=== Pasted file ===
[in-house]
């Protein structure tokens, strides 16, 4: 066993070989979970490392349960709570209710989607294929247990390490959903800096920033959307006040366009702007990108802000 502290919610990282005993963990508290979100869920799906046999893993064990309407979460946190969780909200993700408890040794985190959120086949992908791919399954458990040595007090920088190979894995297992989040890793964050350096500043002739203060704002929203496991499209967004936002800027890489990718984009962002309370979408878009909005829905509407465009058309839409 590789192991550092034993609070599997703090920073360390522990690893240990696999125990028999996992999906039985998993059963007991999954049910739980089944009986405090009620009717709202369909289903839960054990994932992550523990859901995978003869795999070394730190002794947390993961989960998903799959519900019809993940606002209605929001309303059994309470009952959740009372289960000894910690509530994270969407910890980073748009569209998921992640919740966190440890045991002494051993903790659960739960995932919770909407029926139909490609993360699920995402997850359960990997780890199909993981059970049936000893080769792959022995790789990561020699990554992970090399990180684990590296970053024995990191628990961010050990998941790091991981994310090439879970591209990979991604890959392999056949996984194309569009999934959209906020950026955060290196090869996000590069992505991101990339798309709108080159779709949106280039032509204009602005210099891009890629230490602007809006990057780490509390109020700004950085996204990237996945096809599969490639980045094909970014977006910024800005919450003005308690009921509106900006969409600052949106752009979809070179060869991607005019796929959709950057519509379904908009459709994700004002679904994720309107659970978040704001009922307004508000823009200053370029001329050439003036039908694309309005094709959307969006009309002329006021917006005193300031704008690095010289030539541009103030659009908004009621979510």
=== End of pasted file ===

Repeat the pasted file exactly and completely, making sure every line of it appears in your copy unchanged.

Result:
[in-house]
């Protein structure tokens, strides 16, 4: 066993070989979970490392349960709570209710989607294929247990390490959903800096920033959307006040366009702007990108802000 502290919610990282005993963990508290979100869920799906046999893993064990309407979460946190969780909200993700408890040794985190959120086949992908791919399954458990040595007090920088190979894995297992989040890793964050350096500043002739203060704002929203496991499209967004936002800027890489990718984009962002309370979408878009909005829905509407465009058309839409 590789192991550092034993609070599997703090920073360390522990690893240990696999125990028999996992999906039985998993059963007991999954049910739980089944009986405090009620009717709202369909289903839960054990994932992550523990859901995978003869795999070394730190002794947390993961989960998903799959519900019809993940606002209605929001309303059994309470009952959740009372289960000894910690509530994270969407910890980073748009569209998921992640919740966190440890045991002494051993903790659960739960995932919770909407029926139909490609993360699920995402997850359960990997780890199909993981059970049936000893080769792959022995790789990561020699990554992970090399990180684990590296970053024995990191628990961010050990998941790091991981994310090439879970591209990979991604890959392999056949996984194309569009999934959209906020950026955060290196090869996000590069992505991101990339798309709108080159779709949106280039032509204009602005210099891009890629230490602007809006990057780490509390109020700004950085996204990237996945096809599969490639980045094909970014977006910024800005919450003005308690009921509106900006969409600052949106752009979809070179060869991607005019796929959709950057519509379904908009459709994700004002679904994720309107659970978040704001009922307004508000823009200053370029001329050439003036039908694309309005094709959307969006009309002329006021917006005193300031704008690095010289030539541009103030659009908004009621979510």